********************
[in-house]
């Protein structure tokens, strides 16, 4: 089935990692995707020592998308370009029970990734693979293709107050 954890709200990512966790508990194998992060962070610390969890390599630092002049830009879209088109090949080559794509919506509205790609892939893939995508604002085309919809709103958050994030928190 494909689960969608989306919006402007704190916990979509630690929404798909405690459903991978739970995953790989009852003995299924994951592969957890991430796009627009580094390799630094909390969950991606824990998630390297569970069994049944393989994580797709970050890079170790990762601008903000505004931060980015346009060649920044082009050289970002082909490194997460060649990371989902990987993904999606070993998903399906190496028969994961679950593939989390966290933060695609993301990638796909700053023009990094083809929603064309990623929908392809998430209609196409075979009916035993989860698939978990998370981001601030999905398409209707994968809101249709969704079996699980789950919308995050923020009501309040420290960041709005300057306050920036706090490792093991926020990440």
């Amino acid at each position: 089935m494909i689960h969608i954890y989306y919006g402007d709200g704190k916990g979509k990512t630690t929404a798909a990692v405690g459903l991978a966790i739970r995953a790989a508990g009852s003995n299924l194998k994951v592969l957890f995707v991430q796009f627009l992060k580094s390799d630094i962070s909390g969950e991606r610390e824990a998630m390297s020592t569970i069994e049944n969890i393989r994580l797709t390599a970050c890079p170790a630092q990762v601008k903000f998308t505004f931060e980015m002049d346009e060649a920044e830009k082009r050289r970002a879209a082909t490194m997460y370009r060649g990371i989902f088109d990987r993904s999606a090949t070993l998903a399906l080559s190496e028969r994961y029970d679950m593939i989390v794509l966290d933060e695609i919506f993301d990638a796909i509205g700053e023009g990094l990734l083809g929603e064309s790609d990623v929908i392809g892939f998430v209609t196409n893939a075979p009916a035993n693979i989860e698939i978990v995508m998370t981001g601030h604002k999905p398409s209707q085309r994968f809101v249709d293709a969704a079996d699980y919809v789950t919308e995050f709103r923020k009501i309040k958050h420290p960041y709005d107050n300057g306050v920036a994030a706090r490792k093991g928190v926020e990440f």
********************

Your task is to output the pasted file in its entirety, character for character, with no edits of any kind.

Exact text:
[in-house]
């Protein structure tokens, strides 16, 4: 089935990692995707020592998308370009029970990734693979293709107050 954890709200990512966790508990194998992060962070610390969890390599630092002049830009879209088109090949080559794509919506509205790609892939893939995508604002085309919809709103958050994030928190 494909689960969608989306919006402007704190916990979509630690929404798909405690459903991978739970995953790989009852003995299924994951592969957890991430796009627009580094390799630094909390969950991606824990998630390297569970069994049944393989994580797709970050890079170790990762601008903000505004931060980015346009060649920044082009050289970002082909490194997460060649990371989902990987993904999606070993998903399906190496028969994961679950593939989390966290933060695609993301990638796909700053023009990094083809929603064309990623929908392809998430209609196409075979009916035993989860698939978990998370981001601030999905398409209707994968809101249709969704079996699980789950919308995050923020009501309040420290960041709005300057306050920036706090490792093991926020990440």
């Amino acid at each position: 089935m494909i689960h969608i954890y989306y919006g402007d709200g704190k916990g979509k990512t630690t929404a798909a990692v405690g459903l991978a966790i739970r995953a790989a508990g009852s003995n299924l194998k994951v592969l957890f995707v991430q796009f627009l992060k580094s390799d630094i962070s909390g969950e991606r610390e824990a998630m390297s020592t569970i069994e049944n969890i393989r994580l797709t390599a970050c890079p170790a630092q990762v601008k903000f998308t505004f931060e980015m002049d346009e060649a920044e830009k082009r050289r970002a879209a082909t490194m997460y370009r060649g990371i989902f088109d990987r993904s999606a090949t070993l998903a399906l080559s190496e028969r994961y029970d679950m593939i989390v794509l966290d933060e695609i919506f993301d990638a796909i509205g700053e023009g990094l990734l083809g929603e064309s790609d990623v929908i392809g892939f998430v209609t196409n893939a075979p009916a035993n693979i989860e698939i978990v995508m998370t981001g601030h604002k999905p398409s209707q085309r994968f809101v249709d293709a969704a079996d699980y919809v789950t919308e995050f709103r923020k009501i309040k958050h420290p960041y709005d107050n300057g306050v920036a994030a706090r490792k093991g928190v926020e990440f």